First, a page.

When building a home, whether it be a primary residence, secondary residence or granny flat, we must know the materials that we are going to use.
We aim to help and guide you about what we think are the best building materials to use if you want to achieve an energy-efficient home. Here you will see some of the building materials and why we suggest for you to use them.
First off, let’s define the energy-efficient home. Energy-efficient homes lessen energy consumption, greenhouse gas radiations and need for very little maintenance. Why would you want an energy-efficient home? If you are looking for a long term solution to having a healthier living situation, save some cash by saving energy and if you want to increase the resale value of your house, then energy-efficient home is one of the best solutions for you.
The most common and effective strategy of some builders in making sure they deliver an energy-efficient home to their clients begins with planning the framing. You may choose to embrace the same approach with your DIY home improvement projects.
Framing is the fitting together of portions of a house to give it a structure, form, and support. Framing includes the walls, windows and doors. Here are some of the framing materials that can help you achieve your goal.
Sisalation paper is a high-quality reflective foil insulation or in simple terms a wall wrap insulation. It has two important purposes that are cost-effective. Firstly, it guards the interior of your home from wind, heat, cold, moisture, dust and other factors that could ruin your walls over time. Secondly, it insulates your home by stopping heat transfer radiation or air leak in the roof area.
uPVC is a material used for windows and door frames to achieve the highest level of thermal comfort in homes and commercial spaces. It is extremely durable, energy-efficient, cost-effective and long-lasting.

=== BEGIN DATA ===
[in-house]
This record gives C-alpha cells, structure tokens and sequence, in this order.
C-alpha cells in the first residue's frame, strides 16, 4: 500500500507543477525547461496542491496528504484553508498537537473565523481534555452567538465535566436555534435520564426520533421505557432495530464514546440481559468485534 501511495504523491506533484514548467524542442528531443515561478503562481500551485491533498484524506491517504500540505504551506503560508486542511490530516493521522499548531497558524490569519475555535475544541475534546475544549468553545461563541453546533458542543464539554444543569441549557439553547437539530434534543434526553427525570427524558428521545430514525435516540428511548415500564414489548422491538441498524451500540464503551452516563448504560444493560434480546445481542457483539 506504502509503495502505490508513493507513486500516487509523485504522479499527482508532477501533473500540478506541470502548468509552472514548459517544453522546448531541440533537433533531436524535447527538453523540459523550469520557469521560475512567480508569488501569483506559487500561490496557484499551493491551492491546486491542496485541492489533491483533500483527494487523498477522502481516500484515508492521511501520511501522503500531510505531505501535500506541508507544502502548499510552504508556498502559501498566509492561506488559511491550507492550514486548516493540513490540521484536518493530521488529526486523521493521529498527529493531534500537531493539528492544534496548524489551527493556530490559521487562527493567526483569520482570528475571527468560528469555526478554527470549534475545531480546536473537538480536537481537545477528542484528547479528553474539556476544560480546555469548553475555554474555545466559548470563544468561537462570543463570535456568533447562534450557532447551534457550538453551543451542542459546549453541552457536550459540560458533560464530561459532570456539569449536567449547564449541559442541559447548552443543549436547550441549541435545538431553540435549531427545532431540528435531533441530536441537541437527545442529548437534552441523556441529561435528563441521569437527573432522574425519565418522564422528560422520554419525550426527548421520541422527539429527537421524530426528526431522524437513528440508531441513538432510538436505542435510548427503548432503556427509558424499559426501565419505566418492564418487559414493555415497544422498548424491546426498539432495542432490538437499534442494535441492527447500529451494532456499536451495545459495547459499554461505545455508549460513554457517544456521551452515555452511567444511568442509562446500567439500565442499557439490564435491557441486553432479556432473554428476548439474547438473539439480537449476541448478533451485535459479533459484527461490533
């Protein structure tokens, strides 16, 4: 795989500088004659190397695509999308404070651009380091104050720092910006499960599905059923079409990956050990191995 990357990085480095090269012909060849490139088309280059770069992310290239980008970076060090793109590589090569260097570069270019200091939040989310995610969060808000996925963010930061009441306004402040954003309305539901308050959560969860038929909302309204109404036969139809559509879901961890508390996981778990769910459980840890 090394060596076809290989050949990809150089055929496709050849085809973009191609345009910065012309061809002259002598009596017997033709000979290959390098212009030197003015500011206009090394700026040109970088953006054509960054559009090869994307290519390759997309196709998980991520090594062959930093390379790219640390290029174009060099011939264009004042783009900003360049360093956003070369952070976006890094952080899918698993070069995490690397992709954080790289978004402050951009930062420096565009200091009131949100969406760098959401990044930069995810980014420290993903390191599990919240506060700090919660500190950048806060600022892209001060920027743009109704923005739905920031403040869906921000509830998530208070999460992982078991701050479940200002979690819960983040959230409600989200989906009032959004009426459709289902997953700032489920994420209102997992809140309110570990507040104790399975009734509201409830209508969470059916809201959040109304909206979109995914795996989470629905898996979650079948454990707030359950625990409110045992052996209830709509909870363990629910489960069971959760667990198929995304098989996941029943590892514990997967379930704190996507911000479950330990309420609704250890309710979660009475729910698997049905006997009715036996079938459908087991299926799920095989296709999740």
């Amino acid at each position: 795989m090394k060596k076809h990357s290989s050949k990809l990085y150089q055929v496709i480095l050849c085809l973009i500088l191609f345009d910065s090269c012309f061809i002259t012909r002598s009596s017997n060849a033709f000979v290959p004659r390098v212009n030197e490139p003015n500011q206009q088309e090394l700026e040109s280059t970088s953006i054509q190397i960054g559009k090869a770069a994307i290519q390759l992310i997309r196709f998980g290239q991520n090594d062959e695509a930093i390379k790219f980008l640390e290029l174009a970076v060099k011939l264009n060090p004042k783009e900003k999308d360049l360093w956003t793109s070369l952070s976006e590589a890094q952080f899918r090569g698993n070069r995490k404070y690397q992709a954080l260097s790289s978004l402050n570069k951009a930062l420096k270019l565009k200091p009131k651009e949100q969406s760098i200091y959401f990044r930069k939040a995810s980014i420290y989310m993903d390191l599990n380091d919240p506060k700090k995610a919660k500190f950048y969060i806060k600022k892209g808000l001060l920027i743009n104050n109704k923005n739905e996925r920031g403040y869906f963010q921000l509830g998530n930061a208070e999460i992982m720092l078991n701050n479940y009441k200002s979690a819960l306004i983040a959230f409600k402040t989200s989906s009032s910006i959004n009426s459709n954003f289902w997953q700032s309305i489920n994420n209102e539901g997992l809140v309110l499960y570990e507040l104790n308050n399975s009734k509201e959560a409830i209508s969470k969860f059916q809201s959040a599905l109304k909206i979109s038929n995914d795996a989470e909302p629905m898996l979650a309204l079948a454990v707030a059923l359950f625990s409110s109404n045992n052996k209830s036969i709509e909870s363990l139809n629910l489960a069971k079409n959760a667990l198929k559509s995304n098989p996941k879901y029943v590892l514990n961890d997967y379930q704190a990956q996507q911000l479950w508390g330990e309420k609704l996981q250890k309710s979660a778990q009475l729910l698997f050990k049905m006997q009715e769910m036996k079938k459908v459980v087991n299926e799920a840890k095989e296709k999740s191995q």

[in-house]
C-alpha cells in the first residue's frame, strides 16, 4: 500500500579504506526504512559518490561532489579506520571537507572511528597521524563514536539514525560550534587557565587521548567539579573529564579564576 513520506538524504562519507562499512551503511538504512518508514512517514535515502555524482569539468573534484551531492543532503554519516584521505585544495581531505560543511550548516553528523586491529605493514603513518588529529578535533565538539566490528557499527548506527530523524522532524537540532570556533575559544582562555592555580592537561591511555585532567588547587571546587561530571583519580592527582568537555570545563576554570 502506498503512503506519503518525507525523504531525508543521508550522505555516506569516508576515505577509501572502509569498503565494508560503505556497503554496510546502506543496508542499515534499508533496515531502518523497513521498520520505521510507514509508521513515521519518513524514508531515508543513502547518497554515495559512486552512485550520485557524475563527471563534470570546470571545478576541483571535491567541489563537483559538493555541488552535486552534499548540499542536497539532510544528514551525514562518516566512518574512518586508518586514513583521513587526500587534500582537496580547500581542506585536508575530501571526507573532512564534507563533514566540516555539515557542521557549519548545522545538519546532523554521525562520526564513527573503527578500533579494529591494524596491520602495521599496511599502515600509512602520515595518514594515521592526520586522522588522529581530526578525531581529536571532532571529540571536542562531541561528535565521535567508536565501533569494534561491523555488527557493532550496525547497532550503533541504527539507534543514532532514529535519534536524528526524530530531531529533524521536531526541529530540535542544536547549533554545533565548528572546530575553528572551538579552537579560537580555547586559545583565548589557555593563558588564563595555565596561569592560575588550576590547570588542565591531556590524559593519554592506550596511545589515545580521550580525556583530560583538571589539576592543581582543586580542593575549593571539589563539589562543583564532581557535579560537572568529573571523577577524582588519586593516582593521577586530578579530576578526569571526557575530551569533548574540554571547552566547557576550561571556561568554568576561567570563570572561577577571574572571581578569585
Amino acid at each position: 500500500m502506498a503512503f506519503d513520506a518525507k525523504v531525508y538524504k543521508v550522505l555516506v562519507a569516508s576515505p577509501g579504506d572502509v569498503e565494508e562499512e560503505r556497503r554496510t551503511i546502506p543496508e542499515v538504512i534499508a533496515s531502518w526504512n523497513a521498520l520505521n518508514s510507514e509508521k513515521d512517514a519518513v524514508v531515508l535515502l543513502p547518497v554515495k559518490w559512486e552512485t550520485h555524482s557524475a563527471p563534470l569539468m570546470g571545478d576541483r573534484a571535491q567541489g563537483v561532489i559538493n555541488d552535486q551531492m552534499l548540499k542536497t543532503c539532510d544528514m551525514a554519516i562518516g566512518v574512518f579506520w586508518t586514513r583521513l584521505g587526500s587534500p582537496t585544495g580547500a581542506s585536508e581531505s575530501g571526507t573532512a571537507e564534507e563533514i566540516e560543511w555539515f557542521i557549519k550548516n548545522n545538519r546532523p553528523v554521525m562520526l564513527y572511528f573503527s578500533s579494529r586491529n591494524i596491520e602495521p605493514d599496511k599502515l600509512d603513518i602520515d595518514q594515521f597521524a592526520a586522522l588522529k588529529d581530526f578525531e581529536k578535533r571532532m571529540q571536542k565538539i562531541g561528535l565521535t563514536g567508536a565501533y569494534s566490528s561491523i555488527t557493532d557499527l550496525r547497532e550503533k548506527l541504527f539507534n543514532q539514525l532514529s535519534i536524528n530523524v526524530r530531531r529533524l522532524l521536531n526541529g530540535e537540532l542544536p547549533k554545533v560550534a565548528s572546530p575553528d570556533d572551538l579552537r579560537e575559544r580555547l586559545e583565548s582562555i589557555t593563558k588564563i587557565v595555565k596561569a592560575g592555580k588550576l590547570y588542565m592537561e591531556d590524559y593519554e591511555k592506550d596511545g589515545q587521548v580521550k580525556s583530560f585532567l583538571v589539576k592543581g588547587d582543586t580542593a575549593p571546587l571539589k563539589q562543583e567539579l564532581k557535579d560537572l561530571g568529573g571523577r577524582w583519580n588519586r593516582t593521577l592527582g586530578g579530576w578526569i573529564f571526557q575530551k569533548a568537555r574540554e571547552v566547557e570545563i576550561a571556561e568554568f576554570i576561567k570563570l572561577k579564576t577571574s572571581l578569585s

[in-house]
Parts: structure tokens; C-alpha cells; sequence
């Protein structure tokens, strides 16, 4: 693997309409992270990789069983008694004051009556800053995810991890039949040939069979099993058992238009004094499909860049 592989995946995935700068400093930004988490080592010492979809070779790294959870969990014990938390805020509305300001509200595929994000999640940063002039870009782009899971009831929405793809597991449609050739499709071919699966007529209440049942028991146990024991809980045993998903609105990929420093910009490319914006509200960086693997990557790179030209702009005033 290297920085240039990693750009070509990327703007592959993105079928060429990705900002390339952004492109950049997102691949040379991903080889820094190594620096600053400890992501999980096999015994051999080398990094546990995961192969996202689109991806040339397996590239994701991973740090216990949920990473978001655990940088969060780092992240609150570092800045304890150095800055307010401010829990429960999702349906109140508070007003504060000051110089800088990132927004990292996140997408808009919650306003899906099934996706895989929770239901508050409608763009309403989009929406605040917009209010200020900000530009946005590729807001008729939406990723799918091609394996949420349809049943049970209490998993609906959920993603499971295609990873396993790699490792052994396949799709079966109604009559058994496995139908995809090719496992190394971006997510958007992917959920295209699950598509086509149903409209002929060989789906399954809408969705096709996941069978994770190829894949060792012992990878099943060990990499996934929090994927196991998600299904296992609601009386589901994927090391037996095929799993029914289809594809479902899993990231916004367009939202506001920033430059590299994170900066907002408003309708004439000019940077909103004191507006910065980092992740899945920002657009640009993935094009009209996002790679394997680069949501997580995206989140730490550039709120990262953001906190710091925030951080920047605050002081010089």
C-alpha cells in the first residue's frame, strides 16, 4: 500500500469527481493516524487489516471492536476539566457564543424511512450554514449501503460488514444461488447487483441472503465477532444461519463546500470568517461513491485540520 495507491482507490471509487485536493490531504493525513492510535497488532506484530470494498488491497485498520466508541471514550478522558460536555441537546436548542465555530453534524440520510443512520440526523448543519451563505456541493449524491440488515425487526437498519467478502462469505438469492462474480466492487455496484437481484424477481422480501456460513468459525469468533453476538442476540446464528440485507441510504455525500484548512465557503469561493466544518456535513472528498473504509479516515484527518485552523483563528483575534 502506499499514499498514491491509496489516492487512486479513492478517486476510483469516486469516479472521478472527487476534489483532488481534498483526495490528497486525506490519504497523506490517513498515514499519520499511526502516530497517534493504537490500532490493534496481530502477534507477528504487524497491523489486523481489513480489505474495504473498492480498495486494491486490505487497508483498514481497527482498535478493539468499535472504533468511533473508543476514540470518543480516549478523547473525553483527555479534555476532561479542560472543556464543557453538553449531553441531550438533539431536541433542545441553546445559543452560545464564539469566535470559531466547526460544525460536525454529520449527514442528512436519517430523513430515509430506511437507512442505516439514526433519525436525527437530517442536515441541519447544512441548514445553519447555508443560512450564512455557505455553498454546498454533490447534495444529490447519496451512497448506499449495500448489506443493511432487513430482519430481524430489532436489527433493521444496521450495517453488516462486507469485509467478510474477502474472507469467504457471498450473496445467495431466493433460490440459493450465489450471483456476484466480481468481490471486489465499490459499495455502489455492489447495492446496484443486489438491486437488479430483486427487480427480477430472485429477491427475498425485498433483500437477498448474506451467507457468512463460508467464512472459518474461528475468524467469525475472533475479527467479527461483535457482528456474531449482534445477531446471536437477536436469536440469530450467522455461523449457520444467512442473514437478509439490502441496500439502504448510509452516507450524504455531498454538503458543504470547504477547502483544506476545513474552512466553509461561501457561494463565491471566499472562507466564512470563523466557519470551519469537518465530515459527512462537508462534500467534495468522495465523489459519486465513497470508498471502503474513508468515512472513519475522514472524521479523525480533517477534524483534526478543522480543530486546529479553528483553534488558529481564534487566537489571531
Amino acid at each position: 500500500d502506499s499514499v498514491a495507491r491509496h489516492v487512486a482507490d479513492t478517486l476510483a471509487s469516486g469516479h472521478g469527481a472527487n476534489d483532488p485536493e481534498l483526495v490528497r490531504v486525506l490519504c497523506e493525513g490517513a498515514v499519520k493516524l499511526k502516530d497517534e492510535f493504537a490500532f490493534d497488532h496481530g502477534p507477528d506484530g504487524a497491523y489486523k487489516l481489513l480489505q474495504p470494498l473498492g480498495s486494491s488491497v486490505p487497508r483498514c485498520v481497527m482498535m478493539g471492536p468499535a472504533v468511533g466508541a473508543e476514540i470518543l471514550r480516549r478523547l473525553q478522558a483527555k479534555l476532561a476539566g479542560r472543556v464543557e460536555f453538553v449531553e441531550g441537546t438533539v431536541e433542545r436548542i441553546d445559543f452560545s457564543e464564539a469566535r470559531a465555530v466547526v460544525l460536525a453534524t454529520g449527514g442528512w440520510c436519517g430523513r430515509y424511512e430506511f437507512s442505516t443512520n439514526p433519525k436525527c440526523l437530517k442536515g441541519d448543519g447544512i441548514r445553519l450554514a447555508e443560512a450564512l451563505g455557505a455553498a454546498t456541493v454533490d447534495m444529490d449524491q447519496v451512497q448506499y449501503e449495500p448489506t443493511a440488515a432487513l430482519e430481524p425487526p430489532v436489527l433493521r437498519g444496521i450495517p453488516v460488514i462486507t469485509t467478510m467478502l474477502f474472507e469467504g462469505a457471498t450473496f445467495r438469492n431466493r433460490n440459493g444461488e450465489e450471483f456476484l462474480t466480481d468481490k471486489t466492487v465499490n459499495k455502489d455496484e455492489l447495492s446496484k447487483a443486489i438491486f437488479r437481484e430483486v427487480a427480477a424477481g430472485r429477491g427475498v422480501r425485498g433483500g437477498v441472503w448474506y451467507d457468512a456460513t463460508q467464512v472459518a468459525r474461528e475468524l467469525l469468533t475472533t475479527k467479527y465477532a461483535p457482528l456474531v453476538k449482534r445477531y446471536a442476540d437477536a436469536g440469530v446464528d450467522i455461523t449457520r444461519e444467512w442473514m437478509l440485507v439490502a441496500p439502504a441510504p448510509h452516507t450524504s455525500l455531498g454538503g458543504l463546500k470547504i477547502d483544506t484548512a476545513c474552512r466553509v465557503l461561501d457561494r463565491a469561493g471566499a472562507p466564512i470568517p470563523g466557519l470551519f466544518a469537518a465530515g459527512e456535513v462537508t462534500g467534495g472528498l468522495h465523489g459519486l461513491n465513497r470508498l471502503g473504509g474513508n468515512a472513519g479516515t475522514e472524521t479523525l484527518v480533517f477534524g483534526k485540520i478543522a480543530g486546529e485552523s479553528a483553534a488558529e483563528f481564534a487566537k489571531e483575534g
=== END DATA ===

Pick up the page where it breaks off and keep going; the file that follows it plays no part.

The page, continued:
Did you know that “u” in uPVC refers to “un-plasticized”? This means that it is not made of plastic. uPVC is perfect for your safety, your children’s and the entire family’s because it does not have toxic additives that could evaporate into the air as time goes by.
Also, uPVC is non-porous, thus it can survive even on heavy rains. According to research, uPVC windows can last up to 30 or 40 years depending on quality.
uPVC is more expensive than regular material but it will provide you with a more energy-efficient home as it keeps excessive heat or cold out of your home.
Thermal windows have energy-efficient features. One major feature is that it can prevent heat from outside to enter the house and it controls the heat inside the house during winter.
The key to having an energy-efficient home lies in the materials that are going to be used to build one. What is the point of inexpensive materials if it will make you spend more in the long run? You are building a home for your security and for your future, why not invest in materials that will last longer and will make you save over long periods of time.
If you have any questions feel free to contact us on 1300 The Pod (1300 743 863) or visit www.thepodcanberra.com.au for more information.